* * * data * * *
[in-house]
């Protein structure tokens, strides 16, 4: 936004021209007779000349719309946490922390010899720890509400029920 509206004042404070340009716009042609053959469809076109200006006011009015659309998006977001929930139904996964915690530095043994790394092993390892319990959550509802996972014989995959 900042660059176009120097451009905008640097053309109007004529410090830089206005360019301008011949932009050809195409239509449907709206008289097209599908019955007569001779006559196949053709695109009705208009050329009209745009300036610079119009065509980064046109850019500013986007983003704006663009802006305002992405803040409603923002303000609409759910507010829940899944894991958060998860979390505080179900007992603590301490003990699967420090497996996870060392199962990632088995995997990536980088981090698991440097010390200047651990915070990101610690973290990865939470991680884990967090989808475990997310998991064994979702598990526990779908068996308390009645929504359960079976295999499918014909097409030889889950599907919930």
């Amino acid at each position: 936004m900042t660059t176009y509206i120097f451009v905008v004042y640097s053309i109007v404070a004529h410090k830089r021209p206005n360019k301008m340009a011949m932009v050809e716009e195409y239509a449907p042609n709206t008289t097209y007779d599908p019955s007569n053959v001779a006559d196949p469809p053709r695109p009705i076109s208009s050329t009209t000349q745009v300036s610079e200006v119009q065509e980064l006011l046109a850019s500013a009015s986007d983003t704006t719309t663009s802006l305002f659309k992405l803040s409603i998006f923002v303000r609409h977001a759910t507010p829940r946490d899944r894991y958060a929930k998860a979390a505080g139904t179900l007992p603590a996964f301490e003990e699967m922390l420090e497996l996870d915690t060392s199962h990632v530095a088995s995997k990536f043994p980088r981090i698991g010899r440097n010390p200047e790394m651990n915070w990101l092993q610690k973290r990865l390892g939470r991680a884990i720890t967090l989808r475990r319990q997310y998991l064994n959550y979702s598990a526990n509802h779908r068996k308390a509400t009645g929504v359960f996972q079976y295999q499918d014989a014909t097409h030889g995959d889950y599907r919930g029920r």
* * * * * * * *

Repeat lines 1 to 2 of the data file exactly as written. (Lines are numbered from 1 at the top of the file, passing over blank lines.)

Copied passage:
[in-house]
């Protein structure tokens, strides 16, 4: 936004021209007779000349719309946490922390010899720890509400029920 509206004042404070340009716009042609053959469809076109200006006011009015659309998006977001929930139904996964915690530095043994790394092993390892319990959550509802996972014989995959 900042660059176009120097451009905008640097053309109007004529410090830089206005360019301008011949932009050809195409239509449907709206008289097209599908019955007569001779006559196949053709695109009705208009050329009209745009300036610079119009065509980064046109850019500013986007983003704006663009802006305002992405803040409603923002303000609409759910507010829940899944894991958060998860979390505080179900007992603590301490003990699967420090497996996870060392199962990632088995995997990536980088981090698991440097010390200047651990915070990101610690973290990865939470991680884990967090989808475990997310998991064994979702598990526990779908068996308390009645929504359960079976295999499918014909097409030889889950599907919930």